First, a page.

As writers, we’re told from the beginning to send our very best work and to expect rejection, lots of it, and to revise, revise, revise. And revise we do. And rejected we are. So much so that we’re either deadened to the rejection, or we begin to take it personally, as if the world, or the pen and paper have something against us.
I remember thinking when I was younger, “I’m working so hard here. Why isn’t anyone noticing?” I wasn’t able to see editors as people or journals as living things, that sometimes what’s been published in the past isn’t what the journal needs to grow in the present. I was focused on my work. I wasn’t able to understand that editors have to turn away more excellently written material than they’d like to because they’re striving to make something larger than each individual piece, and sometimes an individual piece, no matter how stunning, just doesn’t work with the current issue’s movement. Editing is just as messy as writing, and I wasn’t able to see that then. I wasn’t able to understand that making a journal is a process, and editors themselves are often left scratching their heads thinking, “I’m working so hard here. Why isn’t anyone noticing?” When the process remains hidden, both writing and editing can be solitary and lonely.
As Grist has grown we have begun to increasingly ask ourselves what it means to be “the journal for writers,” and we’re beginning to believe we can do more to enact the fellowship inherent in the writing community of which we’re all a part. Grist has begun another revision of itself. We’re thinking that all of the polish I discussed above both in writing and editing, the polish that covers up the messiness we all know exists, but don’t often openly acknowledge, only works to present one side of the writing and publishing life. To that end, we have decided to launch a blog feature on our website to let writers and editors be people as well as ink on pages. We’re hoping to let writers illuminate the work of writing in a different way, sharing something about process, craft, or introducing ideas that don’t fit into the traditional journal format because of space, timing, genre, and the like. The blog will feature an ongoing series of contributors all sharing their thoughts on writing and the writing life in a format that asks for the honesty before the polish. We’re asking our bloggers to open up and talk about the messiness inherent in what they do, to help us all remember that we’re not alone in a writing life happening, by and large, before publication. Of course, not all of these pieces will be about messiness, and indeed, some will be quite polished in their own right, but we’re hoping you’ll find something in each post that underscores a part of the writing community we don’t often or always talk about when we talk about writing.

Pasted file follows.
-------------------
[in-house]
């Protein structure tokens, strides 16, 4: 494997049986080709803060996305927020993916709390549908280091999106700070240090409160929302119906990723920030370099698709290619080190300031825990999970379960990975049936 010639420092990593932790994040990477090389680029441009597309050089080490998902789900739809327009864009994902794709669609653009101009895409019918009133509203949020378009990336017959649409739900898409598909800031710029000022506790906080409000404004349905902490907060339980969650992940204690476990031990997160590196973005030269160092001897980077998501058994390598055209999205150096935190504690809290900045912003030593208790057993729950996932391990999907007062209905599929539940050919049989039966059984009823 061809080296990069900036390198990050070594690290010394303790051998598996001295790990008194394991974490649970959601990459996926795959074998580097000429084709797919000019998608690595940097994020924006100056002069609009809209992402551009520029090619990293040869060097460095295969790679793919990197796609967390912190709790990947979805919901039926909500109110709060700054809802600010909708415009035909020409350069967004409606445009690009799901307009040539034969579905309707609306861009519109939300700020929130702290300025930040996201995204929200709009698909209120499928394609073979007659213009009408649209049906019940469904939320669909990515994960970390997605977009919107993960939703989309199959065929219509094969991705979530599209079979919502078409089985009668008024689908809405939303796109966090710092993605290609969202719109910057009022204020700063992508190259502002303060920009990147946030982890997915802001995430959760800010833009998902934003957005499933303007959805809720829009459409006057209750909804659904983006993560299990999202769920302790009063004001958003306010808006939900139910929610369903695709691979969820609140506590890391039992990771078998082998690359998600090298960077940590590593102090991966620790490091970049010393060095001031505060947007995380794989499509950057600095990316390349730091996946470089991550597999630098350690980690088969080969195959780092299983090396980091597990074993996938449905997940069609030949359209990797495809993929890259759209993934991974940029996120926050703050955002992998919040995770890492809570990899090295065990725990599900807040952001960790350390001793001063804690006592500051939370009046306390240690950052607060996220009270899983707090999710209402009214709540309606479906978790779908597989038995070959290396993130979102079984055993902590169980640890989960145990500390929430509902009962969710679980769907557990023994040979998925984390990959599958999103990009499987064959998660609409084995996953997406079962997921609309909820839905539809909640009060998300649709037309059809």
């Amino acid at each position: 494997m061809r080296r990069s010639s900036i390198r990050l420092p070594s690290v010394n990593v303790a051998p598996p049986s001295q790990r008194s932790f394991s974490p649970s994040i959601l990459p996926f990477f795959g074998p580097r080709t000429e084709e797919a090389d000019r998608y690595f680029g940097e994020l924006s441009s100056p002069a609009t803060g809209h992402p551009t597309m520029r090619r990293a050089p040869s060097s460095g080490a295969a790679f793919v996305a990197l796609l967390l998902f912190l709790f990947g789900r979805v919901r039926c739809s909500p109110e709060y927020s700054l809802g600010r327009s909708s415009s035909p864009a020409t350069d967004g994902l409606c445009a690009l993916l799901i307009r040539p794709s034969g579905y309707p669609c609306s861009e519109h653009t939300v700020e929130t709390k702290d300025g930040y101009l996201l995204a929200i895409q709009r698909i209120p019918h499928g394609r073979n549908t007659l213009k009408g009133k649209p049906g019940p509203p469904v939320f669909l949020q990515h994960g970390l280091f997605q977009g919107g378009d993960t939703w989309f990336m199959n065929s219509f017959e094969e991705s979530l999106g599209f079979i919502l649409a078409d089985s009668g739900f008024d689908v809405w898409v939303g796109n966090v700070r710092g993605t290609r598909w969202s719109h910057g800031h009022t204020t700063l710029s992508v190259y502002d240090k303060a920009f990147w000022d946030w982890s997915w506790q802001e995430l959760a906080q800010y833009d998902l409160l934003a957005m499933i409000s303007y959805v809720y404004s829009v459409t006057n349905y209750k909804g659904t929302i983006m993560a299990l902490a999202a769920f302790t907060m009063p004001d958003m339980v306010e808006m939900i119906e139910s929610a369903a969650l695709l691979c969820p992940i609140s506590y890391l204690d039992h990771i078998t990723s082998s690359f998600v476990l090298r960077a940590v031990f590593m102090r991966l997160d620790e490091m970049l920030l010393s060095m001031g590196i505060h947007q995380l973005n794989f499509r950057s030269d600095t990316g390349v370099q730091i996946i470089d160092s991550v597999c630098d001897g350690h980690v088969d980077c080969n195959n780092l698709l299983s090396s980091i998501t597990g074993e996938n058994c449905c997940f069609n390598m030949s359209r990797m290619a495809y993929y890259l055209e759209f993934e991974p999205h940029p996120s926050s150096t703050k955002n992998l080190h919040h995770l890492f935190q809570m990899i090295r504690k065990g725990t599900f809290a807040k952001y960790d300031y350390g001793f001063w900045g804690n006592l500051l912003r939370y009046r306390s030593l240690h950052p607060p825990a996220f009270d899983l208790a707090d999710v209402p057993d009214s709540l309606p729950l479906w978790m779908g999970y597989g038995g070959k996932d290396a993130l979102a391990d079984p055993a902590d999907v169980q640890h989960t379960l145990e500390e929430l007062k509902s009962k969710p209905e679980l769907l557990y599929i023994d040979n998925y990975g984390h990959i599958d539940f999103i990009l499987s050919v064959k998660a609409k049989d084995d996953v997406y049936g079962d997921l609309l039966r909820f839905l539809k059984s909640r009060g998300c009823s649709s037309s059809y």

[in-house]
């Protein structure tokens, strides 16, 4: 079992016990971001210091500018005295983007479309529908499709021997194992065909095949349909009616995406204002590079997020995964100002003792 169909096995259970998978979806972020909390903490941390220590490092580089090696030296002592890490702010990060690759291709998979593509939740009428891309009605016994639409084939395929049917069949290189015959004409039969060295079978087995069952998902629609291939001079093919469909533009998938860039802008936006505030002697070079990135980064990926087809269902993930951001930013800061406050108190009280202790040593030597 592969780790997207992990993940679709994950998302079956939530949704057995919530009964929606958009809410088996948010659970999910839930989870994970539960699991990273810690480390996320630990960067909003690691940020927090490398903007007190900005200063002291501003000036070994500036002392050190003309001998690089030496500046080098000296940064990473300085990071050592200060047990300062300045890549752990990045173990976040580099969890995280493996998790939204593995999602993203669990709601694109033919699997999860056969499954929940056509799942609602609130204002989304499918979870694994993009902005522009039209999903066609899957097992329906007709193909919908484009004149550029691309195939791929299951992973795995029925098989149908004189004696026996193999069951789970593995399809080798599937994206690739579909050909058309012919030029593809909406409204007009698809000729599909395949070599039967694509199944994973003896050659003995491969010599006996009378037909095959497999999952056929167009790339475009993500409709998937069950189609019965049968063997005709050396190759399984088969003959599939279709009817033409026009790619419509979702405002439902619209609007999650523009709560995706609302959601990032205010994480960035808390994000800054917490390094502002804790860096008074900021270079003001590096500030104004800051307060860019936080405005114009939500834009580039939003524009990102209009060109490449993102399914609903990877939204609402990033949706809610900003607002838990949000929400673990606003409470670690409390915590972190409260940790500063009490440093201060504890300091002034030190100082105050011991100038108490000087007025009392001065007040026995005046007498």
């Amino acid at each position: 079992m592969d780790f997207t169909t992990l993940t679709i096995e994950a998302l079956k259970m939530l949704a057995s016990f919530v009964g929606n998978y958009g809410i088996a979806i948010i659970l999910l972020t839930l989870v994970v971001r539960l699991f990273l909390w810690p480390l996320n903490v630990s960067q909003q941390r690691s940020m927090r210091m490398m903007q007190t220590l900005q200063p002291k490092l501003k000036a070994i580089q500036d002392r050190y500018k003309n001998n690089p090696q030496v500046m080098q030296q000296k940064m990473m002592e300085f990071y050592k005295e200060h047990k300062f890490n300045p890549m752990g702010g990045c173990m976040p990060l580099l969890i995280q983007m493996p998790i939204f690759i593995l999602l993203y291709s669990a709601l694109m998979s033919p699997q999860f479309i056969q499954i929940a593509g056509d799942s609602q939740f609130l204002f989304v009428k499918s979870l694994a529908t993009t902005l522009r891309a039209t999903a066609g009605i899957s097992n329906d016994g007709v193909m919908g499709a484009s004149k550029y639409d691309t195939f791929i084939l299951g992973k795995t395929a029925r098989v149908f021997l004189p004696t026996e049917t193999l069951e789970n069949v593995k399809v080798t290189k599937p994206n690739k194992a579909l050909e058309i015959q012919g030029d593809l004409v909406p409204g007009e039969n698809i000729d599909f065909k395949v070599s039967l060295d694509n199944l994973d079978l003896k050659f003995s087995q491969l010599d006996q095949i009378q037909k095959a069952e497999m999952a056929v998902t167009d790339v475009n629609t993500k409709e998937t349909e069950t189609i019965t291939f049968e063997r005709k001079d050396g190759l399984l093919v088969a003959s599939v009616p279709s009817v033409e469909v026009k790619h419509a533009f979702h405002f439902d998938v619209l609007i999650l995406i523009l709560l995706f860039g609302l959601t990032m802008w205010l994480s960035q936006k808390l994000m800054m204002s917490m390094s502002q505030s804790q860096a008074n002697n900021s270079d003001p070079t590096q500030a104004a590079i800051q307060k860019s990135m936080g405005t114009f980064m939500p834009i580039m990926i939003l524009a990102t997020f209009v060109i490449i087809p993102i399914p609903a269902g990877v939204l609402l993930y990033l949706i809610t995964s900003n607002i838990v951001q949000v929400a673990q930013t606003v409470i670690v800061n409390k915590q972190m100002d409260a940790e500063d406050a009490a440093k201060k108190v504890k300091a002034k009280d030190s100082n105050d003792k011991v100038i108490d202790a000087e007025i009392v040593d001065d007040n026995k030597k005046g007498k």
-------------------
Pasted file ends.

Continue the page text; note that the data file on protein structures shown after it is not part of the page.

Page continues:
I hope our new blog will give you another way to identify with other writers, and that you’ll embrace this unkempt part of Grist that’s jumped out of bed late to work, tying its tie at stoplights, failing to get its makeup on before the light changes. I hope it will be another reason you keep coming back to us, as we, like you, revise, revise, revise.
Christian Anton Gerard is editor-in-chief of Grist. His first book of poems, Wilmot Here, Collect For Stella, is forthcoming in spring 2014 from WordTech.